Water as an Agent of Change

Image: RiverSustainable management of water and the hydrological cycle is a necessary part of achieving sustainable development (as defined by the targets in the UN SDGs). Water is a major agent of change; it can both enhance and detract from achieving sustainable development goals. It is therefore both a threat and an opportunity. The timing, quantity and particularly the quality of water are all major factors in whether water is an enhancer or detractor for achievement of sustainable development. Adopting a ‘water -lens’ supports a more integrated perspective on the role of water. In particular, this theme will explore the water,  energy and food security nexus, the water-carbon (energy) link and interfaces with water and health, as well as water and biodiversity (ecosystem services) issues.

It will highlight the role of water as an agent transmitting global change effects and its critical role in the development agenda. Climate change, population growth, changes in land use patterns influence the hydrological cycle, water related services and risks with wide ranging implications for humans and the environment. While similar perspectives were embedded within the Global Water System Project agenda [GWSP 2005], Water Future will advocate for attribution studies that are viewed from the perspective of sustainable development.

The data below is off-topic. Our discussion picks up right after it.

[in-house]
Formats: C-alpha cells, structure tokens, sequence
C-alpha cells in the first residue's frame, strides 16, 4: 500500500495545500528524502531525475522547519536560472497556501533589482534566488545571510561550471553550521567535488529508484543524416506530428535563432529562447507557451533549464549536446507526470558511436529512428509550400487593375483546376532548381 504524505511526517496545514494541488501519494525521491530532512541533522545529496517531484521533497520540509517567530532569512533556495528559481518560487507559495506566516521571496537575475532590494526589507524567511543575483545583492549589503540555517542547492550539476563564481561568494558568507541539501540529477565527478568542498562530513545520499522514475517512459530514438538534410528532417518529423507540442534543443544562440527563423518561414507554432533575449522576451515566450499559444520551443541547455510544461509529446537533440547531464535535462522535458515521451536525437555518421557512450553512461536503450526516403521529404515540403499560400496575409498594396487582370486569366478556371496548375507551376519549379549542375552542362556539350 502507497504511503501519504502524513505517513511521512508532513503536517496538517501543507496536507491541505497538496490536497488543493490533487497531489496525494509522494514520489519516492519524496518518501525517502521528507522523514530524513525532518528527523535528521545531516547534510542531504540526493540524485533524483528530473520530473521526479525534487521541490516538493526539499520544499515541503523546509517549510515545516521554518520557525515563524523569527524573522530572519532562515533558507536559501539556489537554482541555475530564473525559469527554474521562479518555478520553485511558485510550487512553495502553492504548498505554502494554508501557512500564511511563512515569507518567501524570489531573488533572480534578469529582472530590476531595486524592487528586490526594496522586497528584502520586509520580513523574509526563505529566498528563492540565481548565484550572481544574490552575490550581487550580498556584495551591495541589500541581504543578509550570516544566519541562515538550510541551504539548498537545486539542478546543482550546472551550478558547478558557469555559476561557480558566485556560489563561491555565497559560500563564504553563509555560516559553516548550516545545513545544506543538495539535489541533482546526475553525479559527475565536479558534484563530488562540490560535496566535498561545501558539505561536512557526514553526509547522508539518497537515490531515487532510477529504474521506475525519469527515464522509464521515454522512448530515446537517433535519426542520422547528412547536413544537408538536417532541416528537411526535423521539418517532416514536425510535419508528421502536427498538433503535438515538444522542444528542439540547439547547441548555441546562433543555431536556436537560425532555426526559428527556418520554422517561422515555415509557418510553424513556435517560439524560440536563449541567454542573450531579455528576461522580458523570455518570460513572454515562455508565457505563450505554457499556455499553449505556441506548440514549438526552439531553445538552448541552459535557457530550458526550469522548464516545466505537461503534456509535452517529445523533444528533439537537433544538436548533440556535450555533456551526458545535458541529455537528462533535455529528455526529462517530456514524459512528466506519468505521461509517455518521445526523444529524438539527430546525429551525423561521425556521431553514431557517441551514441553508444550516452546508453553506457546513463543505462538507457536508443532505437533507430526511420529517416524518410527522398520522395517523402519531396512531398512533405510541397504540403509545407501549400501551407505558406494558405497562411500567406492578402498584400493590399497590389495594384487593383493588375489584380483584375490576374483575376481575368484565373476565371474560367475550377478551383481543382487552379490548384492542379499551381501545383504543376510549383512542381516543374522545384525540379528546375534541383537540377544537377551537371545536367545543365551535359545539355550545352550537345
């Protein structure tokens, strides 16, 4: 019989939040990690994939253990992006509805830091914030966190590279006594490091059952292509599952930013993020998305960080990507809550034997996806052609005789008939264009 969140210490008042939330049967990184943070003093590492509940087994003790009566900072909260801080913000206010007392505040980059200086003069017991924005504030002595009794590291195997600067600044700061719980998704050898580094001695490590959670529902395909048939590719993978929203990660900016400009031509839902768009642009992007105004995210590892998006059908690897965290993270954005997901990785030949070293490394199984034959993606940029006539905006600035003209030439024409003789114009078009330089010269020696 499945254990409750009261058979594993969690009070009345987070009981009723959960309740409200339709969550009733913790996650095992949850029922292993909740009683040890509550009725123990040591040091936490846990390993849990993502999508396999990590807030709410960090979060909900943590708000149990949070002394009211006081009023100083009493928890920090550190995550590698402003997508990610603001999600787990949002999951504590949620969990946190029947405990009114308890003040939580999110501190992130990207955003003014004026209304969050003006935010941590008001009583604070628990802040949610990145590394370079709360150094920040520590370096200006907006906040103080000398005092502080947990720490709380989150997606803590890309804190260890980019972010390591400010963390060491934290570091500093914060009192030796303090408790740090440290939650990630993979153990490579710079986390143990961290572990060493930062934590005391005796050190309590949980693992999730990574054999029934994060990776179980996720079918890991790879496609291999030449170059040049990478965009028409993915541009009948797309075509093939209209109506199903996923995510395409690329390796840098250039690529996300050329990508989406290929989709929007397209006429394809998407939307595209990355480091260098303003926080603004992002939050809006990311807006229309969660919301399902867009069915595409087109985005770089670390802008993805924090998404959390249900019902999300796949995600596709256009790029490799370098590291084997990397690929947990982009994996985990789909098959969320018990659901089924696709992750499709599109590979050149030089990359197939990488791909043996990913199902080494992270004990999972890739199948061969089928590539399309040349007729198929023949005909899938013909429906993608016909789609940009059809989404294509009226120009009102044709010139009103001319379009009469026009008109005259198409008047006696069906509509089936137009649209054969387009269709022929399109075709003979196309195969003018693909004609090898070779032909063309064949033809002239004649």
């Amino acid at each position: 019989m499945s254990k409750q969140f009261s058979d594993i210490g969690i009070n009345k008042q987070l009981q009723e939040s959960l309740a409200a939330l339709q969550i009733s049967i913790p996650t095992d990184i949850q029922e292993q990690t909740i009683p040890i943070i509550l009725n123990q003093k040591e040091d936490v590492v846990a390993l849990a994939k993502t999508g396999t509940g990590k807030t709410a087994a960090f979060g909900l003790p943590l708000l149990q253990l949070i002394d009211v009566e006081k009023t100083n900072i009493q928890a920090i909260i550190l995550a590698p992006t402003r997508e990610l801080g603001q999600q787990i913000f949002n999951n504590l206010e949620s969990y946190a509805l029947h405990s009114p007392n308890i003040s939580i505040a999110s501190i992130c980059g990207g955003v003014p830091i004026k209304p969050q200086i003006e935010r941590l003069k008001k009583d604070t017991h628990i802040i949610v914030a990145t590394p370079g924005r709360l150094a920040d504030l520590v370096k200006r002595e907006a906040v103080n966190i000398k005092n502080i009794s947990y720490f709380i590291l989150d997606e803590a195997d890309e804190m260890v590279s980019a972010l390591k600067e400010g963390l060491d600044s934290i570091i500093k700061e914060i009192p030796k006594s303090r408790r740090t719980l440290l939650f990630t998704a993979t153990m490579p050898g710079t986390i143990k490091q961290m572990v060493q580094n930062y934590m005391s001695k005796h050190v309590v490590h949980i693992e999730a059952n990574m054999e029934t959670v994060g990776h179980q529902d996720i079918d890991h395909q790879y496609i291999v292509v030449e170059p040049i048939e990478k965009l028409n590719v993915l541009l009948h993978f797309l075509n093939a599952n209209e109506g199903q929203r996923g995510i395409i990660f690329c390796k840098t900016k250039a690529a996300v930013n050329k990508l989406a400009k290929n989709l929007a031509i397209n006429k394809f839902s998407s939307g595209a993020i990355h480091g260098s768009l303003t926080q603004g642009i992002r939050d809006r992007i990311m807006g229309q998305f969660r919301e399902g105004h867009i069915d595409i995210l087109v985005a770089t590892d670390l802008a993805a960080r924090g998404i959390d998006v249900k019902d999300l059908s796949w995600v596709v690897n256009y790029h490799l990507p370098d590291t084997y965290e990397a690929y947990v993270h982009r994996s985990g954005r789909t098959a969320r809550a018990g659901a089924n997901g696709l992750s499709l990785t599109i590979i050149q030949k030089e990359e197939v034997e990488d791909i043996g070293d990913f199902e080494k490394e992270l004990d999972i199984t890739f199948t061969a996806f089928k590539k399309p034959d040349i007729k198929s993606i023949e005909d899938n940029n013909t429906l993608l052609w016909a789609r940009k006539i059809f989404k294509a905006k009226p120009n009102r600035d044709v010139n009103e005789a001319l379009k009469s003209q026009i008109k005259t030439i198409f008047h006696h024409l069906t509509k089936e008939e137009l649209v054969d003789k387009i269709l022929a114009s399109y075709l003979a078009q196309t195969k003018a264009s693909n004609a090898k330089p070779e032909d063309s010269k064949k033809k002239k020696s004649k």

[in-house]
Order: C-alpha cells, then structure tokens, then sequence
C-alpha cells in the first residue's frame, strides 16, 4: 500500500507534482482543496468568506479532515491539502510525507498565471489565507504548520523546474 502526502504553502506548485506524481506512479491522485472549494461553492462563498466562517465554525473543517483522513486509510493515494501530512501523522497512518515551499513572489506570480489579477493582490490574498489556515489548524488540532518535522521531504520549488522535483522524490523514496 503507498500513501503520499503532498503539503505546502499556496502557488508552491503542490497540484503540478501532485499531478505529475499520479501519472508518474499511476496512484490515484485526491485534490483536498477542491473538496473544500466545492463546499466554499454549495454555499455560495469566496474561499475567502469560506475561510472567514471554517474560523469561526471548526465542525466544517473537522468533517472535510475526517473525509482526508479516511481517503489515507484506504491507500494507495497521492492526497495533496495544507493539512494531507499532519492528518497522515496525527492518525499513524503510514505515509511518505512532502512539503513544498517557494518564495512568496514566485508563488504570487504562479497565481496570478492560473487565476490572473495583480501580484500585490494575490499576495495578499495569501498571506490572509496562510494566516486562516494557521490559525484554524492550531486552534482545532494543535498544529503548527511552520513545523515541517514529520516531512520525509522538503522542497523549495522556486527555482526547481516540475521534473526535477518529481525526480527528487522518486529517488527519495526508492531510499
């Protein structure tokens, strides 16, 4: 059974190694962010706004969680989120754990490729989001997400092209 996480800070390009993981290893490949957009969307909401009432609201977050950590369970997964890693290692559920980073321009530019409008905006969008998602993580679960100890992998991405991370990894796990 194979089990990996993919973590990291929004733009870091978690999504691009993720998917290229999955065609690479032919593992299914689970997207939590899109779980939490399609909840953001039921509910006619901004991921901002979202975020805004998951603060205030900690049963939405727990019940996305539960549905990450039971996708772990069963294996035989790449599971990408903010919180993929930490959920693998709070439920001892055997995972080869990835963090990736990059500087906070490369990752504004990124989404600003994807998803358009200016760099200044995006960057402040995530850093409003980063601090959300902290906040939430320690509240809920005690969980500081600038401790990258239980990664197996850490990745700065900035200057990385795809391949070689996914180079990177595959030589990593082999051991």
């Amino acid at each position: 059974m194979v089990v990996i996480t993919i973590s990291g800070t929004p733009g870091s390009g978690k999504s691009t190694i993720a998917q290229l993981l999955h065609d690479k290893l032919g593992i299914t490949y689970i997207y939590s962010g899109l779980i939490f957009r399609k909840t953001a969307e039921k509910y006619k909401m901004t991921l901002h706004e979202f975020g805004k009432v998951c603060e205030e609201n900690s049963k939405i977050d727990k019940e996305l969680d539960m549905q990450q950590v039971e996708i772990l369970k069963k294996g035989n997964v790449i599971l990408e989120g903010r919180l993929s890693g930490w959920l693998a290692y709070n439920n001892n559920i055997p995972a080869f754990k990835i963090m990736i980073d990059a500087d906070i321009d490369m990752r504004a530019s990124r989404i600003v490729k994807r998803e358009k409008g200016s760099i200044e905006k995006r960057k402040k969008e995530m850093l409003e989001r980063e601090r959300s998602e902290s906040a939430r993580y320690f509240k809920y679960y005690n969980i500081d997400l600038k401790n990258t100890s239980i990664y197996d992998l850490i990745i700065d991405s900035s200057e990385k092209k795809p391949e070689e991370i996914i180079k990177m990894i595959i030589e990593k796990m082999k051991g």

Understanding the interlinkages between water management, policy and governance is a proxy for understanding the linkages inherent in the targets contained in the SDGs (SDG6 in particular). There is an increasing demand for the robust frameworks that can explain and show how organisations (government, non-government and corporates) can contribute to the achievement of the SDGs. These frameworks commonly acknowledge that there are genuine tensions that exist between some of the targets; i.e. the way in which one target is achieved likely influences the costs of achieving others.

Therefore, evaluation of water solutions designed to meet the ambitious goals in the SDGs need to account for both the positive contributions to some targets and the potential negative impacts on others. Furthermore, these positive and negative contributions are highly likely to be spatially and demographically distinct, suggesting equity issues need to be addressed in any project evaluation.